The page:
Students return to school after long winter vacation
As the new school semester began today, students from local primary, middle and high schools returned to their classrooms after the winter holiday.
At Minhang Experimental Primary School's Chuncheng Campus, many students dressed up in traditional Chinese outfits instead of school uniforms.
Teachers dressed in red greeted them, holding ox dolls to mark the Year of the Ox.
At the entrance gate, a temporary wall was erected with decorations such as balloons and figures of lions and children.
Zhang Jun, principal of the campus, said students were told to record happy moments with their families and explore traditional Chinese culture during Spring Festival.
“On the first school day after the winter break, we allow students to wear festive clothes and share their memories and findings with classmates," Zhang said. "They can also bring festive items to decorate their classrooms."
Many students brought things like plants, spring door couplets, fu characters — representing good fortune in Chinese — and lanterns.
Zhang said the celebration will continue the entire week until Friday's Lantern Festival, when students will be encouraged to express their best wishes for teachers and classmates via cards, lanterns and clay soup balls.
The first day back included the customary class on public safety presented by the Shanghai police.
At Penglai Road Kindergarten's Huangpu District campus, Huang Yi, a police officer and popular public safety lecturer, spoke to a group of six-year-olds.
Through interactions and games, Huang advised students to look out for cars when crossing streets and avoid taking elevators if a fire breaks out.
“We try to impart useful information to students in an interesting way through friendly dialogue,” he said.
Traffic is usually busier on Monday mornings, especially on parts of the North-South Elevated Road.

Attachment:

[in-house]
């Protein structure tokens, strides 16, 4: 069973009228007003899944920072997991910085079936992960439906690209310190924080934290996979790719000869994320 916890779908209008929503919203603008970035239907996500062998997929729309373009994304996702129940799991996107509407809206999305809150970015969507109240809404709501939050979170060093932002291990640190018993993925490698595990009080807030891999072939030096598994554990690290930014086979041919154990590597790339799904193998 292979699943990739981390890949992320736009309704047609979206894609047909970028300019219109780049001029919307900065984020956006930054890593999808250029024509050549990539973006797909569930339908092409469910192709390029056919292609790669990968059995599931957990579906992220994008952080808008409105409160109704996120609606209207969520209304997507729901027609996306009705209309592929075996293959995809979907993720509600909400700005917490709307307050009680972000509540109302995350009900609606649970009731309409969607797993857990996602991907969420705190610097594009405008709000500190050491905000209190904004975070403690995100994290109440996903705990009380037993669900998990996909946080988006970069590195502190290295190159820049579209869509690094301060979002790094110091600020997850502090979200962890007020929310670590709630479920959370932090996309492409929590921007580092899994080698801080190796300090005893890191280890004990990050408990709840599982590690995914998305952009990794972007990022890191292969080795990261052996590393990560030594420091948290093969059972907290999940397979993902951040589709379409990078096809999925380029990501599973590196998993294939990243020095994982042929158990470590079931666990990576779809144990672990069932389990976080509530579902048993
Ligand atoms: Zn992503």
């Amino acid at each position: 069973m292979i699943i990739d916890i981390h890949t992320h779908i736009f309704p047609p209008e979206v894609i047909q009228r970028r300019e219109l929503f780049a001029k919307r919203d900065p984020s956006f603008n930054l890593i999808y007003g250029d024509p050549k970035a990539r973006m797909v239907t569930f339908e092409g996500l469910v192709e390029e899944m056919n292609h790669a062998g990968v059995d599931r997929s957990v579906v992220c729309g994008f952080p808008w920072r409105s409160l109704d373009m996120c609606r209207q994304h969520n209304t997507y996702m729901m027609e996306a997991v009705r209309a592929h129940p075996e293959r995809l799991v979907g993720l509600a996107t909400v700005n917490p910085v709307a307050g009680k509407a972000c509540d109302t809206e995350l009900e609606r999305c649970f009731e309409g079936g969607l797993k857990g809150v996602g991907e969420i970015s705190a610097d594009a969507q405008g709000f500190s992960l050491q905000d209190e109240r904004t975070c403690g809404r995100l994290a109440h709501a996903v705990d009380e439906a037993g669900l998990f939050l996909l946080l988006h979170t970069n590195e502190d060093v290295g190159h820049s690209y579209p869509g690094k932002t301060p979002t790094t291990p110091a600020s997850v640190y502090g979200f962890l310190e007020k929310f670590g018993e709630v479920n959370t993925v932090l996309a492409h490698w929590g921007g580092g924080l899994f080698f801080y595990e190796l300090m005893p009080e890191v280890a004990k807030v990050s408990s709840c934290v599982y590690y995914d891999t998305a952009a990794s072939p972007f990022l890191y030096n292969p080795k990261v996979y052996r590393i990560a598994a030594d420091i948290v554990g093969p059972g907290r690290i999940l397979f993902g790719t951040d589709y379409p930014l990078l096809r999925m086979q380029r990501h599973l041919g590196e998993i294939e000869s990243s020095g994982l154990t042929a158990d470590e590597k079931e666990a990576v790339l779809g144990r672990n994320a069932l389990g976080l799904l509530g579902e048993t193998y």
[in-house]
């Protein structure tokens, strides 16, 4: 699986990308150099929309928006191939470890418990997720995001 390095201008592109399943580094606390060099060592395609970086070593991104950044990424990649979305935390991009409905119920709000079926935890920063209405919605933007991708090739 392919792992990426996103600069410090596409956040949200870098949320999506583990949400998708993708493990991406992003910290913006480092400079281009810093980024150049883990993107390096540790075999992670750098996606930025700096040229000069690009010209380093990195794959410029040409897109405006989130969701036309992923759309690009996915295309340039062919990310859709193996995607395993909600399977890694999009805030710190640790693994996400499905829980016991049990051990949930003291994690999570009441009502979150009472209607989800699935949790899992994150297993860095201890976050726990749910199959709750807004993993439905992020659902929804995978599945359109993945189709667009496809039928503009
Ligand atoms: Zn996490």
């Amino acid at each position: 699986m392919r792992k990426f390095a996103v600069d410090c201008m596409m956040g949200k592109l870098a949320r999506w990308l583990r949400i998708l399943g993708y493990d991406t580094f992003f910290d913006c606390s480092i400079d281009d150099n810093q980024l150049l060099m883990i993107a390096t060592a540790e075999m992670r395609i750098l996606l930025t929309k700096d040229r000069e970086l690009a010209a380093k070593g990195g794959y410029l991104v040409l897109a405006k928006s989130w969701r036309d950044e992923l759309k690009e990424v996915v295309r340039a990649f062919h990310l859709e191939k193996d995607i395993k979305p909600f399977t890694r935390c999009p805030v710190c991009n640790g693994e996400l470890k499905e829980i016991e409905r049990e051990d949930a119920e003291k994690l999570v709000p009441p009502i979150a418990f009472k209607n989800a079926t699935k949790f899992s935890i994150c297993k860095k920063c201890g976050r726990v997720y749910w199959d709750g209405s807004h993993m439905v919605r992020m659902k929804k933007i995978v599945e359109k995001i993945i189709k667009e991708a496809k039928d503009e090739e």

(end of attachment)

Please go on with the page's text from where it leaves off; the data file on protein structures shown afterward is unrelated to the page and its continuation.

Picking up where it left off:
Around the city, police officers and their assistants ensured student safety around schools, as well as carrying out safety inspections of school buses.
In Huangpu District, police have asked school officials to file daily reports regarding the health status of security guards working in their institutions to curb the spread of COVID-19.
Although the local government appealed to residents not to leave the city unless absolutely necessary due to the pandemic, students from Shanghai Huangpu Luwan No. 1 Central Primary School enjoyed a full and happy holiday.
A third-grade student’s mother surnamed Zheng said her family normally travels around China or abroad during the holiday to expose her child to the world but did not this year.
“Many people normally leave the city during the holiday for family reunions." Zheng said. "However, doing so would have increased the risk of infection, so we took our son to many local places during the 30-day holiday — including Shanghai Disneyland and the Shanghai Science and Technology Museum."
Many non-Shanghai-native families chose to visit their family members and friends online during the holiday, and Luwan's headmaster Wu Rongjin said the majority of students from these families stayed in the city.
Fourth-grade student Ma Jingding said he and his parents had a video call with his grandparents who live in Lanzhou, the capital of northwest China's Gansu Province, during nianyefan (Chinese New Year's Eve dinner).
“My parents and I always go to Lanzhou to celebrate the festival with my grandparents, but this year we couldn't,” Ma said. “I totally understand because my father told me we should sacrifice for others to prevent the spread of the virus.”
Some students did something heartwarming for school workers who had to stick to their posts during the festival. First-grade student Wang Yuqing wrote fu characters and made four boxes of tanghulu, or crispy sugar-coated haw, for them.
“My mom told me this snack is a traditional Spring Festival snack, so I made some for the staff to let them feel warmth and love,” Wang said.
Eight students cooked more than a dozen dishes — including four appetizers, nine hot dishes and two desserts — for 22 of their school's staff members who weren't able to return to their hometowns for the holiday.
“I prepared diced beef with black pepper because it's the year of the OX,” fourth-grader Sun Jiashang said. “I wanted to give them my best wishes and thank them for everything they do for us.”